||Texas Among 27 States Testing Horses
for Contagious Equine Metritis (CEM)
Texas is among 27 states
tracing and testing horses that may have been exposed to contagious equine
metritis (CEM), a highly contagious disease that can be transmitted during
breeding or artificial insemination. CEM can cause temporary infertility
of horses. The disease, not known to affect humans, was first detected
in the U.S. in 1978, then again in l979. In both instances, the infection
In mid-December 2008, a CEM-infected quarter horse stallion was detected
in Kentucky during routine testing for international semen shipment. The
USDA and Kentucky animal health authorities quickly initiated an epidemiological
investigation, leading to the testing of more horses. To date, seven infected
stallions have been detected: four in Kentucky, and three in Indiana.
The Indiana stallions had spent part of the 2008 breeding season on the
Kentucky premises where the initial CEM case was detected.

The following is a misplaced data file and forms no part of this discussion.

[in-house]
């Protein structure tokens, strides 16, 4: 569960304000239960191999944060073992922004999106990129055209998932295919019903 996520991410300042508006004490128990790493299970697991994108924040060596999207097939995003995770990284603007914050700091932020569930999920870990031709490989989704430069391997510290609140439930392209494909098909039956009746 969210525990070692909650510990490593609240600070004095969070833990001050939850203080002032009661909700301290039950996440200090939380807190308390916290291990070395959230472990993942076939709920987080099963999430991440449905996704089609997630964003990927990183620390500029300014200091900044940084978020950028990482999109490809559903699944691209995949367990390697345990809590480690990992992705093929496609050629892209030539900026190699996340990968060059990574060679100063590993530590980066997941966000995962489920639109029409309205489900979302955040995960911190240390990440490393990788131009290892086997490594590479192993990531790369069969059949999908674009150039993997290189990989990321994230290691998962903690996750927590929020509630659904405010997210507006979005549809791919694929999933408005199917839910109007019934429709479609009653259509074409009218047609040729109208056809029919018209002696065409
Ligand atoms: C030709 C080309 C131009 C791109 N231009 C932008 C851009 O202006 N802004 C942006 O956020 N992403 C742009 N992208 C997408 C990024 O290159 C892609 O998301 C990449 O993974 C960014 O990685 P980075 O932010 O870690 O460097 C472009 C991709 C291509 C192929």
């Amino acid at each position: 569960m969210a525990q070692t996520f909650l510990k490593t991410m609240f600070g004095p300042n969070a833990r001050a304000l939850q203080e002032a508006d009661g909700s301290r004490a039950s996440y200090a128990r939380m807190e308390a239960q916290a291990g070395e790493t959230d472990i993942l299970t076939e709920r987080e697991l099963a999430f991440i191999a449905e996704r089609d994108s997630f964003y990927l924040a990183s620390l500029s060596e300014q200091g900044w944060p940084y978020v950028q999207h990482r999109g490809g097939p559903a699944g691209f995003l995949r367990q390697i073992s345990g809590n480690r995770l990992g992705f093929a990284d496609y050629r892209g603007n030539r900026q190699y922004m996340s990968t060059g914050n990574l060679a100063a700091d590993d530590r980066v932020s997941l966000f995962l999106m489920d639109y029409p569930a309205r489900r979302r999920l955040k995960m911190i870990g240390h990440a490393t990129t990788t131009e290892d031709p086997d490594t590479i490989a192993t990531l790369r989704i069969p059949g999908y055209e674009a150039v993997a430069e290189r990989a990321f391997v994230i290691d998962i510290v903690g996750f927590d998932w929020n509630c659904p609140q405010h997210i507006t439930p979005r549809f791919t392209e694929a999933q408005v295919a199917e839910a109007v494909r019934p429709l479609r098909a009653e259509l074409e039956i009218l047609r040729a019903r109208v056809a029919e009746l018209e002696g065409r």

As of January 2, 2009, 78 potentially exposed horses (nine stallions and
69 mares) in 27 states have been identified and located, and placed under
hold order or quarantine by state animal health authorities, pending test
In Texas, veterinarians from the Texas Animal Health Commission (TAHC),
the state regulatory agency for livestock health, have contacted the owners
of 14 mares and a stallion with epidemiological links to the infected
horses. Testing of the 15 horses in Texas will begin the week of January
5. Currently, Texas has no known CEM infection.
As the epidemiological investigation widens, at least 250 additional horses
are being traced in more than 25 states.
Dr. Ellis, Texas’ assistant state veterinarian, stressed that CEM
is spread by infected equine animals during breeding, not by casual contact
or shared boarding facilities. CEM is a venereal disease transmitted by
infected stallions either during natural service or through artificial
CEM-infected horses must be quarantined and treated with disinfectants
and antibiotics over a period of several weeks. Following a course of
successful treatment and re-evaluation, the animals may be certified CEM-negative
and released from quarantine.